Additionally to their peripheral effects evidence indicate a
Additionally to their peripheral effects, evidence indicate a role for ETs in the central nervous system (Mosqueda-Garcı́a et al., 1993). Indeed, using Northern blot analysis and in situ hybridization it has been shown the presence of immunoreactive ET of non-vascular origin and of neuronal location in several Ferulenol areas (McCumber et al., 1990). It has been demonstrated the existence of, at least, two distinct subpopulations of ET receptor in brain localized areas such as the subfornical organ (SFO) and the median eminence (ME) (McCumber et al., 1990; Kohzuki et al., 1991). Functional differences between these two receptor subtypes in the intact brain localized areas and signaling coupled to each receptor subtype is not completely determined. Increasing evidence suggests that phosphoinositide (PI) turnover induced by activation of ET receptors is involved in biological activities elicited by ET-related peptides. It has been shown that ET stimulates PI turnover in peripheral tissue (Araki et al., 1989), in neurons (Lin et al., 1991), in cultured glial cells, cerebellar cells and astrocytes (Marsault et al., 1990) in rat adrenal cortex (Woodcock et al., 1990) and in the pineal gland (Garrido and Israel, 1999).
Stimulation of ET-1 high affinity binding site has been associated to the activation of phospholipase C in rat brain (Yokokawa et al., 1991) and in cultured endothelial cells from human brain microvasculature (Purkiss et al., 1994; Stanimirovic et al., 1994) and to phophoinositide hydrolysis and intracellular calcium mobilization (Goldman et al., 1991). In addition, endothelin have been shown to be involved in phosphorylation of specific proteins from human intact cerebral capillaries (Catalán et al., 1996).
In the present study we assessed endothelin-1 and 3-induced inositol monophosphate (InsP1) accumulation and ET receptor subtype associated with this action, in whole ME and SFO, two brain areas located outside the blood–brain barrier and known to participate in the regulation of water and electrolyte balance and neuroendocrine control (Samson et al., 1991).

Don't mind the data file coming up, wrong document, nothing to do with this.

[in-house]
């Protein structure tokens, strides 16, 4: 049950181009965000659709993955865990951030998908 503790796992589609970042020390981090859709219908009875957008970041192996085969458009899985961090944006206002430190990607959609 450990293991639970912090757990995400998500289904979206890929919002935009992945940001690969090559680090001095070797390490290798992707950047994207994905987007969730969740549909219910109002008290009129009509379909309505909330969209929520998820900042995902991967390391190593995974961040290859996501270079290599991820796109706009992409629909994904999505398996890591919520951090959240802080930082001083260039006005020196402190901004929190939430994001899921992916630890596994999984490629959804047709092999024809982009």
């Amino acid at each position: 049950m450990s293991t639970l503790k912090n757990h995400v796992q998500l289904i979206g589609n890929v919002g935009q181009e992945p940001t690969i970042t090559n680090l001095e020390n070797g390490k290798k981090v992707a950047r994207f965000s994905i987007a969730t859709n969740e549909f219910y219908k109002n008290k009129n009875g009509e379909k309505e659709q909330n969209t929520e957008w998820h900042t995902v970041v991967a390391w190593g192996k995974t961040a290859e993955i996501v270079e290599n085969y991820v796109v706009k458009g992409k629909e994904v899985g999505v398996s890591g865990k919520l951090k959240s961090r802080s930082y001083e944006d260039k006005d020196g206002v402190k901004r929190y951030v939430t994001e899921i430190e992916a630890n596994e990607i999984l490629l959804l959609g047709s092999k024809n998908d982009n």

Materials and methods Male Sprague–Dawley rats (220–280 g) were housed under alternate periods of dark and light and were given water and chow ad libitum. The animals were killed by decapitation between 09.00 and 10.00 h. Microdissection of fresh SFO was performed according to Summy-Long and Severs (1979) and ME according to Garrido and Israel (1994). Briefly, after decapitation, the brains were immediately removed and placed in an ice-cooled dish in a cold room. The ventral hypothalamic tissue was exposed and the ME was dissected under stereomicroscopic control; immediately the remained hypothalamic tissue was aspirated until the third ventricle was exposed. The choroid plexus from lateral and third ventricles was carefully removed. The SFO was removed by transecting the hippocampal commissure just above the SFO protrusion and making lateral cuts bordering the columns of the fornix. The SFO tissue sample thus contained a small amount of hippocampal commissure and fornix. After removal, tissues were kept in ice-cold Krebs-Ringer buffer (KRB; containing in mM: NaCl 125, KCl 3.5, KH2PO4 1.25, MgSO4 1.2, CaCl2 0.75, NaHCO3 25 and glucose 10) and gassed with 95% O2:5% CO2. The PI hydrolysis was assessed as accumulation of InsP1 in the presence of 10 mM LiCl in whole tissue according to the method described (Garrido and Israel, 1994). Briefly, each individual brain structures (SFO or ME) were labeled for 2 h at 37 °C in 20 ml KRB with 0.5 mCi of myo-[2-3H]-inositol (specific activity 18.8 Ci/mmol) with continuous gassing with 95% O2:5% CO2. After labeling, the tissue were washed in freshly gassed KRB and each sample was transferred into individual 1.5 ml Eppendorf tubes containing 360 μl of LiCl KRB buffer and were preincubated for 10 min at 37 °C with or without the correspondent antagonist (For ETA: BQ 123 and BQ 610, 10−5 M; for ETB: BQ 788, 10−5 M [Davenport, 2002]). According the correspondent protocol, agonists (ET-1, ET-3 or IRL 1620, 10−7 M (Davenport, 2002) (40 μl) or buffer (for control samples) were added, and the tissues were stimulated for 60 min at 37 °C. The incubation was terminated by addition of 100 μl of ice-cold 30% trichloroacetic acid (final concentration 6%) and the samples were transferred to ice. Tissue was sonicated on ice and centrifuged at 10.000g for 15 min at 4 °C. The whole supernatant was used for analysis of inositol-1-phosphate by Dowex anion exchange chromatography (AG 1-X8, 100-200 mesh formate form, BioRad Laboratory, Hercules, CA). Fractions (5 ml) containing InsP1 were collected and counted for radioactivity. To estimate the incorporation of radioactivity into phospholipids, membrane-associated radioactivity was extracted with chloroform–methanol and counted for radioactivity. For individual tissues, the amount of InsP1 was calculated as percentage of the radioactivity originally present in the membrane (InsP1/InsP1+LIPIDS).